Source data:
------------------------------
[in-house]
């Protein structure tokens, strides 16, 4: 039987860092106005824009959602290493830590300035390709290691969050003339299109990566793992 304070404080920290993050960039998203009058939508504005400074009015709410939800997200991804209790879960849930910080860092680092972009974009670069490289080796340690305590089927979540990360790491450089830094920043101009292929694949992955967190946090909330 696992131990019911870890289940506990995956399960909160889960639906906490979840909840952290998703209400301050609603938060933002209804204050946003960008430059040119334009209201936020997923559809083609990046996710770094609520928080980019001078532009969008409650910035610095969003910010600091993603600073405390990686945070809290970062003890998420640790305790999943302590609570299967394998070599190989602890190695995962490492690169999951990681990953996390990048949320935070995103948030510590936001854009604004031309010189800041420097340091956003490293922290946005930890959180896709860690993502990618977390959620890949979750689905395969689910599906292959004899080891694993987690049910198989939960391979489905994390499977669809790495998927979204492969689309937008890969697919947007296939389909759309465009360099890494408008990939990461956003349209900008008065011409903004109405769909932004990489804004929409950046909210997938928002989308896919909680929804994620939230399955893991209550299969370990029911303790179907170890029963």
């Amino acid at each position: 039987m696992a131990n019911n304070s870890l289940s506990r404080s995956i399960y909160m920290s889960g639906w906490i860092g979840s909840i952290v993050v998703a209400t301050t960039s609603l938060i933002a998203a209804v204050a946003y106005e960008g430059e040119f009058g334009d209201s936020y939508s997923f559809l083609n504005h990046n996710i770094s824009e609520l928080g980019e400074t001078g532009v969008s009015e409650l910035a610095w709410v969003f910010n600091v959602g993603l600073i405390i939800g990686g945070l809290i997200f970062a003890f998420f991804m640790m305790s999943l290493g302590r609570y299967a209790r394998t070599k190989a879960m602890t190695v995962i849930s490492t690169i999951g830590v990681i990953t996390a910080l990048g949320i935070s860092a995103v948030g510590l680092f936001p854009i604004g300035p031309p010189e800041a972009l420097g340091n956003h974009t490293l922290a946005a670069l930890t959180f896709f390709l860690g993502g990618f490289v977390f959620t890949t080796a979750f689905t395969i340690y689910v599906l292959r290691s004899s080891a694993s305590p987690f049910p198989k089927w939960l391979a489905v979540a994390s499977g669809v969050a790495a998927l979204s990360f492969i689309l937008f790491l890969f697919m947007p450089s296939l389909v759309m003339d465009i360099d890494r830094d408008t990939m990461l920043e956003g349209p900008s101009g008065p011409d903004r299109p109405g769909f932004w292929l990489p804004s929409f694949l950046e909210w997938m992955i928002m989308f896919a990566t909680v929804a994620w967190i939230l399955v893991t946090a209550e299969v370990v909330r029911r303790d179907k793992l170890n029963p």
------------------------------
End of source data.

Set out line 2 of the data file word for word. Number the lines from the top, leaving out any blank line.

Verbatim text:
């Protein structure tokens, strides 16, 4: 039987860092106005824009959602290493830590300035390709290691969050003339299109990566793992 304070404080920290993050960039998203009058939508504005400074009015709410939800997200991804209790879960849930910080860092680092972009974009670069490289080796340690305590089927979540990360790491450089830094920043101009292929694949992955967190946090909330 696992131990019911870890289940506990995956399960909160889960639906906490979840909840952290998703209400301050609603938060933002209804204050946003960008430059040119334009209201936020997923559809083609990046996710770094609520928080980019001078532009969008409650910035610095969003910010600091993603600073405390990686945070809290970062003890998420640790305790999943302590609570299967394998070599190989602890190695995962490492690169999951990681990953996390990048949320935070995103948030510590936001854009604004031309010189800041420097340091956003490293922290946005930890959180896709860690993502990618977390959620890949979750689905395969689910599906292959004899080891694993987690049910198989939960391979489905994390499977669809790495998927979204492969689309937008890969697919947007296939389909759309465009360099890494408008990939990461956003349209900008008065011409903004109405769909932004990489804004929409950046909210997938928002989308896919909680929804994620939230399955893991209550299969370990029911303790179907170890029963």